The day my boyfriend broke up with me (long distance, over the phone), Phil called and offered to cook me dinner. Ever the cool customer, what he really said was:
"There are these two lobsters sitting on the counter, staring at me, and I can't eat them by myself."
His timing was a bit miraculous. Phil didn't know about the breakup; he probably wasn't even aware that I'd been dating someone. I desperately needed to be thinking about something else, and at that moment, all I could think of was whether or not I was going to like lobster. Yes, in spite of the fact that at least two generations of my family had spent much of our lives living near the water, none of us were big seafood eaters.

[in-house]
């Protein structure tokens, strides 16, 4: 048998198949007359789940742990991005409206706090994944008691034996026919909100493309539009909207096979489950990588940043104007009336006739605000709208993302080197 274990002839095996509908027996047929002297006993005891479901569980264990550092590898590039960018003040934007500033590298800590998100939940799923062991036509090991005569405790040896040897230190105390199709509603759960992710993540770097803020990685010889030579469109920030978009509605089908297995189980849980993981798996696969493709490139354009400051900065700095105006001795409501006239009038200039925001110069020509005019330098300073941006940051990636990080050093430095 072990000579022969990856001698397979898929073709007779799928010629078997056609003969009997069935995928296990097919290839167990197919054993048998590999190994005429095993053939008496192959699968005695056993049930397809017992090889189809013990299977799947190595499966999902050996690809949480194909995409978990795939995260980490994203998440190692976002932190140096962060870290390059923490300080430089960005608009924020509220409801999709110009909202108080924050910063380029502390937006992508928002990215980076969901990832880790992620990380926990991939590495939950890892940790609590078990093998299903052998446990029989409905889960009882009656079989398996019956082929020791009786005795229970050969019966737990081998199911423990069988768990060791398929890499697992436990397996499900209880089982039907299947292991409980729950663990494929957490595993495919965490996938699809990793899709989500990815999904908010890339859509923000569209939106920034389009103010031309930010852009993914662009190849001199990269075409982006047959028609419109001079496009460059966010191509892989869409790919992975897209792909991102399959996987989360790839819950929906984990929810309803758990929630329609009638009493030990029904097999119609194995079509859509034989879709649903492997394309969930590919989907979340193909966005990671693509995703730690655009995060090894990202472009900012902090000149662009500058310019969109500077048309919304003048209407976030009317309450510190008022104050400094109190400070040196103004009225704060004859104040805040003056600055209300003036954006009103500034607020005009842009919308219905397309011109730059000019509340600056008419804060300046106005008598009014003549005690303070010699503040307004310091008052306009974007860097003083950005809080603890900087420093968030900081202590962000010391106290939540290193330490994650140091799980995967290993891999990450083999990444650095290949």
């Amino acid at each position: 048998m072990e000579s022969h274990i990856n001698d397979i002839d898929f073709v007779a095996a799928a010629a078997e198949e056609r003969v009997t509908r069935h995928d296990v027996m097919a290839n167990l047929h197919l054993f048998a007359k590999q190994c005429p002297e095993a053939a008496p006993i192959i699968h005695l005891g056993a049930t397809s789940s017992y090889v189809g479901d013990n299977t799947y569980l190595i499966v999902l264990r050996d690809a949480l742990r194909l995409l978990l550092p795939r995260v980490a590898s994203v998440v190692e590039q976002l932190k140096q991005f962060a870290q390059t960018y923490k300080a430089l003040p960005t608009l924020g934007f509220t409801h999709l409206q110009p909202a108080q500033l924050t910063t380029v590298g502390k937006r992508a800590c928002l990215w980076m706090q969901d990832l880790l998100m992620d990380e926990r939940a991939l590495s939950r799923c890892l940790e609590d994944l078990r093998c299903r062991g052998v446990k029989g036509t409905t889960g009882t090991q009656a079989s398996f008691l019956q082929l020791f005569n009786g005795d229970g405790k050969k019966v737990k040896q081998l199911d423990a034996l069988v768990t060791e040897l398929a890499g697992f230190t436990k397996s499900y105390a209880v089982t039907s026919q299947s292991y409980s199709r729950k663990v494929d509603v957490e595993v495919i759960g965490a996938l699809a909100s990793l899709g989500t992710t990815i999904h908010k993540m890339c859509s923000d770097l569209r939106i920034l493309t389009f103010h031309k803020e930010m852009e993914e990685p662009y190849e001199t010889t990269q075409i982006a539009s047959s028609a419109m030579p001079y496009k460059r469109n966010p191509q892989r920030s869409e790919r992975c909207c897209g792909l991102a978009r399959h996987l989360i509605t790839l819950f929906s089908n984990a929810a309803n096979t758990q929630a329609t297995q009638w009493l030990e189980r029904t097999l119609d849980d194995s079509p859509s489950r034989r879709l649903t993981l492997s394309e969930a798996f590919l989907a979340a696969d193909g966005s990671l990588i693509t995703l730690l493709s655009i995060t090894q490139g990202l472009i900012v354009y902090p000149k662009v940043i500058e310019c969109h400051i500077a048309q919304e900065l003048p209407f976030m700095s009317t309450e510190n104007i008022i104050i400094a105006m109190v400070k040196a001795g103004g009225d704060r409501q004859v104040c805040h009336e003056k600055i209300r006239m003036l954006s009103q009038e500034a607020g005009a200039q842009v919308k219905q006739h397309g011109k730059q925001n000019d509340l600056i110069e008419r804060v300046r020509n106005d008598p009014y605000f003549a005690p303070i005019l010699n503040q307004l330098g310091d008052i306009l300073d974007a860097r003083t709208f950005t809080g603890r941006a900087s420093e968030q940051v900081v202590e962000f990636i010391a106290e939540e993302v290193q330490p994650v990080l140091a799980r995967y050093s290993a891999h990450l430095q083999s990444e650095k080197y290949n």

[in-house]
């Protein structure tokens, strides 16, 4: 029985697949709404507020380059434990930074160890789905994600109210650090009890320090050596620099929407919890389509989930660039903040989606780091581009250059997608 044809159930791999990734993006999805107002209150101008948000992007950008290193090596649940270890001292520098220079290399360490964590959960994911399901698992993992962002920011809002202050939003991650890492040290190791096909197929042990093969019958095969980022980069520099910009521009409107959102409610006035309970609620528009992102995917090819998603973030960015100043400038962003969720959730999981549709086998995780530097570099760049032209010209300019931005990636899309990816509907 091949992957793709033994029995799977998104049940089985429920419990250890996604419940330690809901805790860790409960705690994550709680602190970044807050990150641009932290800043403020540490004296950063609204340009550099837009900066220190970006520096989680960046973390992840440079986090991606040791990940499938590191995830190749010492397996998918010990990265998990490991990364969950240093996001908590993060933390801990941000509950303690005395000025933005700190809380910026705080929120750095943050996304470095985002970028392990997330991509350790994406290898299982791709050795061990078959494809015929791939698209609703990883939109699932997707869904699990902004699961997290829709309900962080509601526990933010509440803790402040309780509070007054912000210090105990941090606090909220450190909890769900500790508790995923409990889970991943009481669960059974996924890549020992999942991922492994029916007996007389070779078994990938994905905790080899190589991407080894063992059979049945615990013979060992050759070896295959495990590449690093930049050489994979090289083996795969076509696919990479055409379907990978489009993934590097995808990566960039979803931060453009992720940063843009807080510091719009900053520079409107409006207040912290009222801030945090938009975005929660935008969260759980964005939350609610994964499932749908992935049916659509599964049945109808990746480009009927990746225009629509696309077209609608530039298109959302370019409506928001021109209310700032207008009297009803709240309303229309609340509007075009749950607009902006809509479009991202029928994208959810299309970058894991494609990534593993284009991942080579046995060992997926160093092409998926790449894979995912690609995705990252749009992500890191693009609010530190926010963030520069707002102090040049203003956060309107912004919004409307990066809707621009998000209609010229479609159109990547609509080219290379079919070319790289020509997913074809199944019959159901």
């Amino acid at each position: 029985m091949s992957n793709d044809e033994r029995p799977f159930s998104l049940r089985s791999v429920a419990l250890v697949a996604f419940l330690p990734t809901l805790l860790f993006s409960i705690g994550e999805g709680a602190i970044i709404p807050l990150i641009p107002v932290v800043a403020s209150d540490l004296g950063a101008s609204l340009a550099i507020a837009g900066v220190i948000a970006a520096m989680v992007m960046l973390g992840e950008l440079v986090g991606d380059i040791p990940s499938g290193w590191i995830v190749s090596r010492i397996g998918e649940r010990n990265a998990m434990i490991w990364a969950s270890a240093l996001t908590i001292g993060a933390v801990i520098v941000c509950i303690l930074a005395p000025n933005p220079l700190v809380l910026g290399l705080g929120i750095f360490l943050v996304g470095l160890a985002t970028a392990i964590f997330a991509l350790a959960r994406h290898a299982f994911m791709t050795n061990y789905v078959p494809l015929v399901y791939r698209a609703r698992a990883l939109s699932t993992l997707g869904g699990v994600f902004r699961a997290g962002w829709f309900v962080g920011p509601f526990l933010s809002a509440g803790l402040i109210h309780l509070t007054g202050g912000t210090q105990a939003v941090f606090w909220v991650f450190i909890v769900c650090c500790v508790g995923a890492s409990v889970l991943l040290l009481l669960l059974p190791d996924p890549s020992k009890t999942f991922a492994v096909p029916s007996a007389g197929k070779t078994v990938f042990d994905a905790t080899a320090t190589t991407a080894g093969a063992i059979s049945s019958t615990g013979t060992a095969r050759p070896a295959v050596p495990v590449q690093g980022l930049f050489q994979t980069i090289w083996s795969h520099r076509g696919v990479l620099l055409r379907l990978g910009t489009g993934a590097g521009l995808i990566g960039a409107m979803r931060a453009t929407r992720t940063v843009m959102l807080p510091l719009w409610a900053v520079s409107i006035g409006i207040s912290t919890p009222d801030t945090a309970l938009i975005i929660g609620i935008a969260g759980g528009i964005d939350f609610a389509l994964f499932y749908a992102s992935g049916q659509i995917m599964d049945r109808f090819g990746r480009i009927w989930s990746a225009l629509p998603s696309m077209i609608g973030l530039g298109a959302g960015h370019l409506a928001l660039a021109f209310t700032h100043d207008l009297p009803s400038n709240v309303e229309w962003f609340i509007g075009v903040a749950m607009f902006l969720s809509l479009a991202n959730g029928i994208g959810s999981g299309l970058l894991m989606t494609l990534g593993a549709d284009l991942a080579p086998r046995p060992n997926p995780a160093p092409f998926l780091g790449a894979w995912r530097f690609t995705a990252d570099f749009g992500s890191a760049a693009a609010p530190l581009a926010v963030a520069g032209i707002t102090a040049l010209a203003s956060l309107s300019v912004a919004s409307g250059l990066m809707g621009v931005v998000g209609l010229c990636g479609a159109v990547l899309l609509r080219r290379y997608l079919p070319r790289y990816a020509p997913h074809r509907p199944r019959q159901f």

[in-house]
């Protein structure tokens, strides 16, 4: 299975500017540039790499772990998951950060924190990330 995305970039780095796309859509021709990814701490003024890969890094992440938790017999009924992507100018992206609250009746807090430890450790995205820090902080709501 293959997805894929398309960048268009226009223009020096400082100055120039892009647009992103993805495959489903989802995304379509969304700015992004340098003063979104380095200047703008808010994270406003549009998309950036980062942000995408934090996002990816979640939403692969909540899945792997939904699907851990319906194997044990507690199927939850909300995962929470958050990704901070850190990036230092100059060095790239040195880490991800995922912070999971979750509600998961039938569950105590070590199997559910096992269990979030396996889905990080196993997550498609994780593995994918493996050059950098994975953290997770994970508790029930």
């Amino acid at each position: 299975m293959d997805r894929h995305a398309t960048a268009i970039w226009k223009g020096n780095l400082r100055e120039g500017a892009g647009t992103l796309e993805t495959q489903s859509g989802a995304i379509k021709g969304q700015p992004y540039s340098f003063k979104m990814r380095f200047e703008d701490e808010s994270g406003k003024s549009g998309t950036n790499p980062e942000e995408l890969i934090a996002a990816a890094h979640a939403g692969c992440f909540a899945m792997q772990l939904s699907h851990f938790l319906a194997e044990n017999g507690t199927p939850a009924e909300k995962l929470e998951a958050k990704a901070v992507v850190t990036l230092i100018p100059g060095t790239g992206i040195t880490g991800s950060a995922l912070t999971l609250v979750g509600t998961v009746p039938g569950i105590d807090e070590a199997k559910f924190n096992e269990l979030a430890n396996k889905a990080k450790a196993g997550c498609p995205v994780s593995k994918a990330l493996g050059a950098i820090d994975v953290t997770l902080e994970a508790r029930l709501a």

"But Phil, I've never had lobster."
"Well then, you must come up and eat these with me, you'll love lobster."
I do not know where his parents or older brother were that evening, but it turned out that lobster is easy to cook and I love anything drowned in butter. We enjoyed having the house to ourselves, catching up on stories from our respective colleges, walking up to the yacht club and sitting on the same porch we spent most of the summer on, talking until dark, and heading home. I never mentioned the breakup. Sometimes it's the gifts you don't know you are giving that are the most memorable for the recipient.
I'd known Phil since he was twelve. He was a year behind me in school, but I had briefly dated his older brother, if you could call it dating at age thirteen. In any case, it was a situation that ended so awkwardly that, two years later, when Phil and I discovered that assigned seats put us side by side in the front row of a French class, the first words out of both our mouths were "Oh, no!"